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Amadi-Echendu J.E.,University of Pretoria | Willett R.,University of Otago | Brown K.,Southern Cross University of Australia | Hope T.,Southampton Solent University | And 4 more authors.
Engineering Asset Management Review | Year: 2010

Definitions of asset management tend to be broad in scope, covering a wide variety of areas including general management, operations and production arenas and, financial and human capital aspects. While the broader conceptualisation allows a multifaceted investigation of physical assets, the arenas constitute a multiplicity of spheres of activity. We define engineering asset management in this paper as the total management of physical, as opposed to financial, assets. However, engineering assets have a financial dimension that reflects their economic value and the management of this value is an important part of overall engineering asset management. We also define more specifically what we mean by an "engineering asset" and what the management of such an asset entails. Our approach takes as its starting point the conceptualisation of asset management that posits it as an interdisciplinary field of endeavour and we include notions from commerce and business as well as engineering. The framework is also broad, emphasising the life-cycle of the asset. The paper provides a basis for analysing the general problem of physical asset management, relating engineering capability to economic cost and value in a highly integrated way. © Springer 2010.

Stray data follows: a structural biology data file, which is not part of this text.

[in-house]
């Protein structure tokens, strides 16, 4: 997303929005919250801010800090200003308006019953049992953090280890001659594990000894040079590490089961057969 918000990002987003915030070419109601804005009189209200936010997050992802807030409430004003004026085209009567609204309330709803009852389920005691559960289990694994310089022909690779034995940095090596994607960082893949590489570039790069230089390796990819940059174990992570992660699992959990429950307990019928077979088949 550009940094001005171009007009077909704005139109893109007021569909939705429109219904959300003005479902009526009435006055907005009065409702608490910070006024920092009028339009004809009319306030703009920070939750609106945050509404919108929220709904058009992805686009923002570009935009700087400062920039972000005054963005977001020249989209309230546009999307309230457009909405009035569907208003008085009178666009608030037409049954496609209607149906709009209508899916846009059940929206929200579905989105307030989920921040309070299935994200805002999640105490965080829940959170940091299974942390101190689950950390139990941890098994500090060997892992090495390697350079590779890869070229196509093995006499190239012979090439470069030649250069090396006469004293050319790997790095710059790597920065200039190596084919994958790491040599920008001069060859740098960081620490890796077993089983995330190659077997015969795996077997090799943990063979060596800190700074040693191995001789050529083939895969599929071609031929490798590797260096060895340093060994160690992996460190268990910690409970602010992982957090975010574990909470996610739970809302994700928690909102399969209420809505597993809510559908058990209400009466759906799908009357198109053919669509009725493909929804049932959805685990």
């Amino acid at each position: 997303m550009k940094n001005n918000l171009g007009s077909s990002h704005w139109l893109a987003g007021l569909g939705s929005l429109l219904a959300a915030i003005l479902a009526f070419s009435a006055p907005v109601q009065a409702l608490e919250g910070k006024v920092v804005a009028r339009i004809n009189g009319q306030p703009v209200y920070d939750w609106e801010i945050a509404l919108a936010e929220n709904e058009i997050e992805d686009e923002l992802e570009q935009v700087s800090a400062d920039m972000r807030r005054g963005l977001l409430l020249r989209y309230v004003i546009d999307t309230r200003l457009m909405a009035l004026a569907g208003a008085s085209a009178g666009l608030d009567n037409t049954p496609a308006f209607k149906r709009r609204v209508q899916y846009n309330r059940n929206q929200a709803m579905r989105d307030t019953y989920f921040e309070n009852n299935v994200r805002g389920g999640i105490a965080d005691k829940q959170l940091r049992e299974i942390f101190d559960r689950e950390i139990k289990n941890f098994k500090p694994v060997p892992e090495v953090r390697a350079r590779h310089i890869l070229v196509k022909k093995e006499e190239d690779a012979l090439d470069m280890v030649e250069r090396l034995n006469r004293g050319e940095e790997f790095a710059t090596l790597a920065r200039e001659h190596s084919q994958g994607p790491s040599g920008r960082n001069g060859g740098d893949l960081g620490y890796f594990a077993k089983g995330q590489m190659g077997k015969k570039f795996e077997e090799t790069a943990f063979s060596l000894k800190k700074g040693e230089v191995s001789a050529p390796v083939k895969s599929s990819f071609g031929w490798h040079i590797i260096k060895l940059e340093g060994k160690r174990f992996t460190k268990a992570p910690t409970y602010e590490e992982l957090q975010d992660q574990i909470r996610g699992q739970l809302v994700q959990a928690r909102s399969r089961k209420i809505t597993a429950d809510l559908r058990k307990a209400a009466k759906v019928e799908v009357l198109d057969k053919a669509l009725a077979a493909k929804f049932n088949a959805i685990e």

Fillery B.P.,Integrated Asset Management | Fillery B.P.,University of Western Australia | Hu X.Z.,University of Western Australia
Engineering Fracture Mechanics | Year: 2012

A Compliance Adjusted Weight Function (CAWF) approach has been recently developed to enable the estimation of stress intensity factor in thermal shocked cracked hollow cylinders with finite boundary restraint. In this article the CAWF approach is used to analyse three case studies that collectively encompass the hollow cylinder configurations, crack configurations and load configurations with which this CAWF formulation is currently applicable. The results of these analyses highlight that the CAWF approach is suitable for estimates within 5-10% of benchmark fracture mechanics finite element values for a wide range of targeted cracked hollow cylinder configurations and boundary restraint. An exception occurs for the semi-elliptical surface cracked hollow cylinders, where a free boundary effect can be observed at a free or near free boundary restraint condition. © 2011 Elsevier Ltd.


Fillery B.P.,Integrated Asset Management | Fillery B.P.,University of Western Australia | Hu X.Z.,University of Western Australia
Engineering Fracture Mechanics | Year: 2010